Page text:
Nathan De Beule
Bone marrow-induced survival: identifying novel targets in multiple myeloma.
Along with the continuous introduction of new therapeutic agents, overall survival of multiple myeloma (MM) patients has significantly improved. However, the majority will eventually relapse and become refractory to treatment. Both cellular and non-cellular components of the bone marrow microenvironment play a crucial role in the development of resistance, including a complex (BM) interplay of cytokines, chemokines, growth factors, exosomes, proteolytic enzymes and adhesion molecules. A better insight in these processes may lead to new therapeutic strategies.
We explored different BM microenvironment targeting strategies in the immunocompetent 5TMM model. In a first project, we explored the role of tumor-associated macrophages (TAMs) on myeloma cell survival and drug resistance. We found that the macrophage-induced pro-survival effect was associated with activation of the STAT3 pathway in 5T33MM cells. In a second project, we found that T. brucei induced intrinsic apoptosis of 5T33MM cells in vivo, and that this effect was associated with reduced endogenous unfolded protein response (UPR) activation.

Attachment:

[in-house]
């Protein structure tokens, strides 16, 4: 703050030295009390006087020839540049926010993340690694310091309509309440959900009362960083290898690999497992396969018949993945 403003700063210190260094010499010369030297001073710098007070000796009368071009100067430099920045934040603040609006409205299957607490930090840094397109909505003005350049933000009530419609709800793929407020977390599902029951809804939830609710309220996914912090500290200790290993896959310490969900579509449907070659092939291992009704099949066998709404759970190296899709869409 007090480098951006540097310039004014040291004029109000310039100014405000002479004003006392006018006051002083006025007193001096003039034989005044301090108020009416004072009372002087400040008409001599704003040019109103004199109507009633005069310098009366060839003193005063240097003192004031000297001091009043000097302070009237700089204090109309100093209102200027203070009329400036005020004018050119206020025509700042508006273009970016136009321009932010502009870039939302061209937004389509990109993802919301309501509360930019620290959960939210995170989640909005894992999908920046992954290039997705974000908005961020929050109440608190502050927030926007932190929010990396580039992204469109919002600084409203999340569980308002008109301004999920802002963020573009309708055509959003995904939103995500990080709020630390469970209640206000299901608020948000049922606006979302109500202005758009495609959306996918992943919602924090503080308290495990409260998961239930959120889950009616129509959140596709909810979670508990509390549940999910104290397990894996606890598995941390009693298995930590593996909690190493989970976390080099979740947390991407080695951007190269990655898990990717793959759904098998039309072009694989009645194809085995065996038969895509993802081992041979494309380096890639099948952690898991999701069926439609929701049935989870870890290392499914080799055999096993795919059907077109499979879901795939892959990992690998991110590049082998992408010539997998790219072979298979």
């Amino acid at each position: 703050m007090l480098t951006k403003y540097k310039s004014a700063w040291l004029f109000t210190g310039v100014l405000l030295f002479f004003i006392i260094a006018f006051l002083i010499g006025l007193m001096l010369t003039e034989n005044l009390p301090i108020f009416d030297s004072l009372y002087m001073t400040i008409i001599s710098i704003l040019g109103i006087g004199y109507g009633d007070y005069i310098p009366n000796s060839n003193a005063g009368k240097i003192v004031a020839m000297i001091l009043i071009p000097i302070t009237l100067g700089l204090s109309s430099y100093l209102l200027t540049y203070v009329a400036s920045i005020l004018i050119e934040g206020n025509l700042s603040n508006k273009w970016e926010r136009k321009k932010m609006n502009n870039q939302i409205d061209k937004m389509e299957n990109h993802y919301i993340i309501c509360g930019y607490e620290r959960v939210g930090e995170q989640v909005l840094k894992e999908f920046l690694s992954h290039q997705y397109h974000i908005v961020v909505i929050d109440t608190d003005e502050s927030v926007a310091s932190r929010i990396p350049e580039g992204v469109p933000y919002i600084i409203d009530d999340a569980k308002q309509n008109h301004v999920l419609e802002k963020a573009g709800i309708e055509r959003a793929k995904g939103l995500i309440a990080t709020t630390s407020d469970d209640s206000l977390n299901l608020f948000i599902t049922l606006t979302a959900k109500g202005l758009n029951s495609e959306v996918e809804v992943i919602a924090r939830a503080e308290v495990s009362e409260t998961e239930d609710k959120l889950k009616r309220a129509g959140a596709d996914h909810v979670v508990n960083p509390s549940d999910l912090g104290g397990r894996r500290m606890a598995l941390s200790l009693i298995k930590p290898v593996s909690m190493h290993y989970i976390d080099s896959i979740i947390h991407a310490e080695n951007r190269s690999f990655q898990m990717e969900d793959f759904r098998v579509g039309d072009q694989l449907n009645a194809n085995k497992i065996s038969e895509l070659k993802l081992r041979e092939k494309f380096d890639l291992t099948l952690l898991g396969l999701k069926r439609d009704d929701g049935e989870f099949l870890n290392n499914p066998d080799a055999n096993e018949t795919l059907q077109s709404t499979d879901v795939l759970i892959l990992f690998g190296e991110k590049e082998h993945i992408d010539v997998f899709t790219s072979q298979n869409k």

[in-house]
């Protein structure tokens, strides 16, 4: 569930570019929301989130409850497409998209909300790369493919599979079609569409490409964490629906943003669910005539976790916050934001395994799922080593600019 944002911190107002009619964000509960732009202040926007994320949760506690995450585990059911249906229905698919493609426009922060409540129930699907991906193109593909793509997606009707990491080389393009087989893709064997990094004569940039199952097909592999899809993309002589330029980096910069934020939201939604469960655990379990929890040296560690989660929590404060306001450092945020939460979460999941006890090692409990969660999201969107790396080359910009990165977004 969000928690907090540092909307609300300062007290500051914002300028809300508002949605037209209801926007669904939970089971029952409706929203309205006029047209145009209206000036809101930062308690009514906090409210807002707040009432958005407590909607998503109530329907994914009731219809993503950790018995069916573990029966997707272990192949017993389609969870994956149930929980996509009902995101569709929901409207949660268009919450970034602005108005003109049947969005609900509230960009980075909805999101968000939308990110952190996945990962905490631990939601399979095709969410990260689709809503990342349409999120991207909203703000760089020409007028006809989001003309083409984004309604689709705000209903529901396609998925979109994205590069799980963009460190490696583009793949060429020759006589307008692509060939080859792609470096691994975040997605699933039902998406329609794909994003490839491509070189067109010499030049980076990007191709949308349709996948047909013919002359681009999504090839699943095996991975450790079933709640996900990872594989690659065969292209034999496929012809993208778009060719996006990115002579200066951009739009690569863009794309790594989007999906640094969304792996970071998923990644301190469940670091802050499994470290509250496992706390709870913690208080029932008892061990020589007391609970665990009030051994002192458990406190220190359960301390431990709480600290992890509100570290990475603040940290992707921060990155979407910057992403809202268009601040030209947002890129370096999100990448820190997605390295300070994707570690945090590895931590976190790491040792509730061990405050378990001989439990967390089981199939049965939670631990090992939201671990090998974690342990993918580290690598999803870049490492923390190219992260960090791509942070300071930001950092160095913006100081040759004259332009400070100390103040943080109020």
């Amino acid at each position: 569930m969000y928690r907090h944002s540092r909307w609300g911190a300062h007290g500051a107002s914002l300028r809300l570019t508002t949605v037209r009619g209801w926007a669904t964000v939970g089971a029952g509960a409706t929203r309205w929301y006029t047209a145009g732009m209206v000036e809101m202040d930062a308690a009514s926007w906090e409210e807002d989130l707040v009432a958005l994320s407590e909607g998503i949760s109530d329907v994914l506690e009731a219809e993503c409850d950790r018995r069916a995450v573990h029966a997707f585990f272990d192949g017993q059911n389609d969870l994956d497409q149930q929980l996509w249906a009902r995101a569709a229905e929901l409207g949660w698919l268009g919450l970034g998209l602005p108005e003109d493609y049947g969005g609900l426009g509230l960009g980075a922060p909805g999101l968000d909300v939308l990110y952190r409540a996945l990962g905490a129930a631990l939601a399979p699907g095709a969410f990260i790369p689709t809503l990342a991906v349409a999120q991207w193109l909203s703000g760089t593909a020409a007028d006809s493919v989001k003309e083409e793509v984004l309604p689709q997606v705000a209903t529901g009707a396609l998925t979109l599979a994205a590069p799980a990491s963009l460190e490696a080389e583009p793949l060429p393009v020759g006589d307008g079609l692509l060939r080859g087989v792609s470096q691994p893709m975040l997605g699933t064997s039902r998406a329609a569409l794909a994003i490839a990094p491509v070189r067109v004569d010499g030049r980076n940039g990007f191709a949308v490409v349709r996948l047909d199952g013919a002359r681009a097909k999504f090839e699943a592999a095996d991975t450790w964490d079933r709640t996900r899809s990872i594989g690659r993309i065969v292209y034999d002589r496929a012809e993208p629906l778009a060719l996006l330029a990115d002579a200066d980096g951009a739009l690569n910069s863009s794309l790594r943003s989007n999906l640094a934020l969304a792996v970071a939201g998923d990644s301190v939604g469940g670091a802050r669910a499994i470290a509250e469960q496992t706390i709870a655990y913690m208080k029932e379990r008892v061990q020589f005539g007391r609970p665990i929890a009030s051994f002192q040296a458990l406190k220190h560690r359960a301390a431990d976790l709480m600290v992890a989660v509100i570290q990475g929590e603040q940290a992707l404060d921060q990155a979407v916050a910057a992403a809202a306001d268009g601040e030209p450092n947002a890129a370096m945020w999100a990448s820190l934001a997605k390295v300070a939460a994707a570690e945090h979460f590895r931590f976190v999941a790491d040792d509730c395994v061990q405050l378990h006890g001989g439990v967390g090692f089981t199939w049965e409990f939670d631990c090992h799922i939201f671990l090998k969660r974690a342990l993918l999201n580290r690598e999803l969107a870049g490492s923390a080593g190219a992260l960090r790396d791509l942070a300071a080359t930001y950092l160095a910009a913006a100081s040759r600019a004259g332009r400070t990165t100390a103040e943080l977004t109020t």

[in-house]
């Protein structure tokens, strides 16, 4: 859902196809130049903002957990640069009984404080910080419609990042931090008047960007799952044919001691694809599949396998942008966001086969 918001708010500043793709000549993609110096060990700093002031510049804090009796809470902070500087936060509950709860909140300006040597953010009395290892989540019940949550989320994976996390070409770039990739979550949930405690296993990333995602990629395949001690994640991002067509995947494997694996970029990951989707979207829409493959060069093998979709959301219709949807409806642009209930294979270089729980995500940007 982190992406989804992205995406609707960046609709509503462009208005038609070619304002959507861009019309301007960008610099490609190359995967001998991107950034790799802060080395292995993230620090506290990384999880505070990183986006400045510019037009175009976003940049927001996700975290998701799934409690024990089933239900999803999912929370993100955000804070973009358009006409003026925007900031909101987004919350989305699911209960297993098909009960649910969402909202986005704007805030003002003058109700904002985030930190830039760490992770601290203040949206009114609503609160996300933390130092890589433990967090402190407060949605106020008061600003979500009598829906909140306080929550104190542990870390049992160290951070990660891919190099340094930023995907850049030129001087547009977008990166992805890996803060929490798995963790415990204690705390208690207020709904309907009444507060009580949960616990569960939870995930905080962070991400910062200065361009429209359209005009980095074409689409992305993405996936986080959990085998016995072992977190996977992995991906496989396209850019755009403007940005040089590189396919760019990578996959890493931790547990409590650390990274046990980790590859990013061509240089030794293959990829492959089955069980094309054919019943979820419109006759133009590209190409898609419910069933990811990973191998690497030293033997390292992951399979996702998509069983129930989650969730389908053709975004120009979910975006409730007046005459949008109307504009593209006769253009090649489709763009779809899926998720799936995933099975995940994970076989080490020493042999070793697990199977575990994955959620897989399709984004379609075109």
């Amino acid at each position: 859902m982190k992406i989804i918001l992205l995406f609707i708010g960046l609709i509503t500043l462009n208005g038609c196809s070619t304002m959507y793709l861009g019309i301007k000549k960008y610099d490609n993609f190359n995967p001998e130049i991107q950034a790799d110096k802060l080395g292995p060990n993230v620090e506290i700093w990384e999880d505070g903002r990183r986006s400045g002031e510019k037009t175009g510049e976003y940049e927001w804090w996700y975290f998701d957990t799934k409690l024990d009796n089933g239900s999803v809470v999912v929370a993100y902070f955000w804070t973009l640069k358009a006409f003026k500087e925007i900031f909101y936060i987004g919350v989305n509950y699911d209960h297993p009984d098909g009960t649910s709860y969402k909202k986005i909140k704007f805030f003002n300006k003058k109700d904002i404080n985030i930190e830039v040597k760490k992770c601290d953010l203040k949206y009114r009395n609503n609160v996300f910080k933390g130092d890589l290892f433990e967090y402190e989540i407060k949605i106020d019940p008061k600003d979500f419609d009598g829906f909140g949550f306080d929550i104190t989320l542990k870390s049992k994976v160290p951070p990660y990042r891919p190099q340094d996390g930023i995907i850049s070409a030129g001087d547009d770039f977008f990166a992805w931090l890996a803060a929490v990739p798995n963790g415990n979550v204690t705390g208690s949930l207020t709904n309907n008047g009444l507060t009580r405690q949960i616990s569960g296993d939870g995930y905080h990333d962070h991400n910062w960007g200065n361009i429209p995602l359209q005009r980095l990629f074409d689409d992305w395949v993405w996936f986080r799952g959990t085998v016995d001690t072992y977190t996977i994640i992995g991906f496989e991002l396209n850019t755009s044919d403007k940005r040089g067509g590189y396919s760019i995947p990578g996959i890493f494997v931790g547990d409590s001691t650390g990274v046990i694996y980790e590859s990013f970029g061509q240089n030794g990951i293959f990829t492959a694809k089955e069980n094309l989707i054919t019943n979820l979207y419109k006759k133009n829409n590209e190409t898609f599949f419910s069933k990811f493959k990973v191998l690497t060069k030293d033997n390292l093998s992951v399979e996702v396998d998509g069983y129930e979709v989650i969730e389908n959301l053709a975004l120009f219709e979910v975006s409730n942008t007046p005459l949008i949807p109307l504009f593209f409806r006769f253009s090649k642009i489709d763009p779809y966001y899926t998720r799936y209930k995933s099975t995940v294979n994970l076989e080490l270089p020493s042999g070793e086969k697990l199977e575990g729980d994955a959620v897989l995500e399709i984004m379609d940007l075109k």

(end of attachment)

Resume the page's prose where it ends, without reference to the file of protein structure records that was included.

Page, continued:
The effect of novel therapeutic agents was also investigated in the 5TMM model. Treatment with the integrin inhibitor G038887 had no direct effect on tumor load but was able to prolong survival. We also examined the effect of the Bruton tyrosine kinase inhibitor ibrutinib on MM cell survival and the BM microenvironment but were not able to detect a significant impact on tumor load or bone destruction.